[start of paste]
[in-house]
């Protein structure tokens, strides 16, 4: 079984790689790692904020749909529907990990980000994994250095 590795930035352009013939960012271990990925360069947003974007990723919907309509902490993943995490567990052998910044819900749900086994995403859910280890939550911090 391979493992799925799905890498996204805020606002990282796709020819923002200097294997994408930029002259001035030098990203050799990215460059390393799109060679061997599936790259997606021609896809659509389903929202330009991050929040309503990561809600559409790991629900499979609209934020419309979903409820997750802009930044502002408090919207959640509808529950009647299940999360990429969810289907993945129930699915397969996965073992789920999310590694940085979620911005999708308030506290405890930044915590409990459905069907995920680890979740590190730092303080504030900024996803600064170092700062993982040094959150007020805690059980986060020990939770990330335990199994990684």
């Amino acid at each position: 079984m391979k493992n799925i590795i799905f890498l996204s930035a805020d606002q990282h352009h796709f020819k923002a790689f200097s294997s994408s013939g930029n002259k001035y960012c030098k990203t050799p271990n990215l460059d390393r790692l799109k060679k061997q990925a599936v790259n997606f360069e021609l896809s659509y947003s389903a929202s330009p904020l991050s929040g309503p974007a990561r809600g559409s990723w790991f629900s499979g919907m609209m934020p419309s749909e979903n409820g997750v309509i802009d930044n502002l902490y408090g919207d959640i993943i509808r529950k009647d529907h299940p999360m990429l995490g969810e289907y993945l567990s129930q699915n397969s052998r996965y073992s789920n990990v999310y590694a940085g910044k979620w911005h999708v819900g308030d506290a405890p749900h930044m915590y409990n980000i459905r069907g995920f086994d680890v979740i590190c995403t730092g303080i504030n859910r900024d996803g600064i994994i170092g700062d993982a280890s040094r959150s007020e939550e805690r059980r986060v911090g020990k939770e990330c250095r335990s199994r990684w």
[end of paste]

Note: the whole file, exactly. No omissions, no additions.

[in-house]
């Protein structure tokens, strides 16, 4: 079984790689790692904020749909529907990990980000994994250095 590795930035352009013939960012271990990925360069947003974007990723919907309509902490993943995490567990052998910044819900749900086994995403859910280890939550911090 391979493992799925799905890498996204805020606002990282796709020819923002200097294997994408930029002259001035030098990203050799990215460059390393799109060679061997599936790259997606021609896809659509389903929202330009991050929040309503990561809600559409790991629900499979609209934020419309979903409820997750802009930044502002408090919207959640509808529950009647299940999360990429969810289907993945129930699915397969996965073992789920999310590694940085979620911005999708308030506290405890930044915590409990459905069907995920680890979740590190730092303080504030900024996803600064170092700062993982040094959150007020805690059980986060020990939770990330335990199994990684």
């Amino acid at each position: 079984m391979k493992n799925i590795i799905f890498l996204s930035a805020d606002q990282h352009h796709f020819k923002a790689f200097s294997s994408s013939g930029n002259k001035y960012c030098k990203t050799p271990n990215l460059d390393r790692l799109k060679k061997q990925a599936v790259n997606f360069e021609l896809s659509y947003s389903a929202s330009p904020l991050s929040g309503p974007a990561r809600g559409s990723w790991f629900s499979g919907m609209m934020p419309s749909e979903n409820g997750v309509i802009d930044n502002l902490y408090g919207d959640i993943i509808r529950k009647d529907h299940p999360m990429l995490g969810e289907y993945l567990s129930q699915n397969s052998r996965y073992s789920n990990v999310y590694a940085g910044k979620w911005h999708v819900g308030d506290a405890p749900h930044m915590y409990n980000i459905r069907g995920f086994d680890v979740i590190c995403t730092g303080i504030n859910r900024d996803g600064i994994i170092g700062d993982a280890s040094r959150s007020e939550e805690r059980r986060v911090g020990k939770e990330c250095r335990s199994r990684w």